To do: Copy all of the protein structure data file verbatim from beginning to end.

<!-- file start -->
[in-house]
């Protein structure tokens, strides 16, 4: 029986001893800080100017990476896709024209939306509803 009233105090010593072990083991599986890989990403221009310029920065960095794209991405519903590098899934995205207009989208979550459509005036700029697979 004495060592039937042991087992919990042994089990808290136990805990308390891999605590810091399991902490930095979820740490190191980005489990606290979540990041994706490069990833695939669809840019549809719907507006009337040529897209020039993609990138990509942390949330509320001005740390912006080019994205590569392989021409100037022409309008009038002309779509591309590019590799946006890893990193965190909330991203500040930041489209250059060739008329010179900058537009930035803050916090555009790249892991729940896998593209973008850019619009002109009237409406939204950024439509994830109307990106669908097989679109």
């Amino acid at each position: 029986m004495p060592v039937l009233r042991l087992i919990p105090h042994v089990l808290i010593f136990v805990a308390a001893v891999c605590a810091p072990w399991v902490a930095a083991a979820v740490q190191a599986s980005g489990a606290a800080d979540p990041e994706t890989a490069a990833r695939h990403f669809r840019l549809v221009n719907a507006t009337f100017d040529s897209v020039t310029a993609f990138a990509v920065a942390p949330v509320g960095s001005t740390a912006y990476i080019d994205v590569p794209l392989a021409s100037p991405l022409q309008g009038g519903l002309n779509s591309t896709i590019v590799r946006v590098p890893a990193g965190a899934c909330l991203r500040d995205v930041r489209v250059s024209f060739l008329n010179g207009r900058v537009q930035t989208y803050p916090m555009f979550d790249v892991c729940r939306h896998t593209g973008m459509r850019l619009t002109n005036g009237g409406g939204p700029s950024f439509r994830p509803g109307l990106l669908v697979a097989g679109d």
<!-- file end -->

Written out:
[in-house]
């Protein structure tokens, strides 16, 4: 029986001893800080100017990476896709024209939306509803 009233105090010593072990083991599986890989990403221009310029920065960095794209991405519903590098899934995205207009989208979550459509005036700029697979 004495060592039937042991087992919990042994089990808290136990805990308390891999605590810091399991902490930095979820740490190191980005489990606290979540990041994706490069990833695939669809840019549809719907507006009337040529897209020039993609990138990509942390949330509320001005740390912006080019994205590569392989021409100037022409309008009038002309779509591309590019590799946006890893990193965190909330991203500040930041489209250059060739008329010179900058537009930035803050916090555009790249892991729940896998593209973008850019619009002109009237409406939204950024439509994830109307990106669908097989679109």
């Amino acid at each position: 029986m004495p060592v039937l009233r042991l087992i919990p105090h042994v089990l808290i010593f136990v805990a308390a001893v891999c605590a810091p072990w399991v902490a930095a083991a979820v740490q190191a599986s980005g489990a606290a800080d979540p990041e994706t890989a490069a990833r695939h990403f669809r840019l549809v221009n719907a507006t009337f100017d040529s897209v020039t310029a993609f990138a990509v920065a942390p949330v509320g960095s001005t740390a912006y990476i080019d994205v590569p794209l392989a021409s100037p991405l022409q309008g009038g519903l002309n779509s591309t896709i590019v590799r946006v590098p890893a990193g965190a899934c909330l991203r500040d995205v930041r489209v250059s024209f060739l008329n010179g207009r900058v537009q930035t989208y803050p916090m555009f979550d790249v892991c729940r939306h896998t593209g973008m459509r850019l619009t002109n005036g009237g409406g939204p700029s950024f439509r994830p509803g109307l990106l669908v697979a097989g679109d």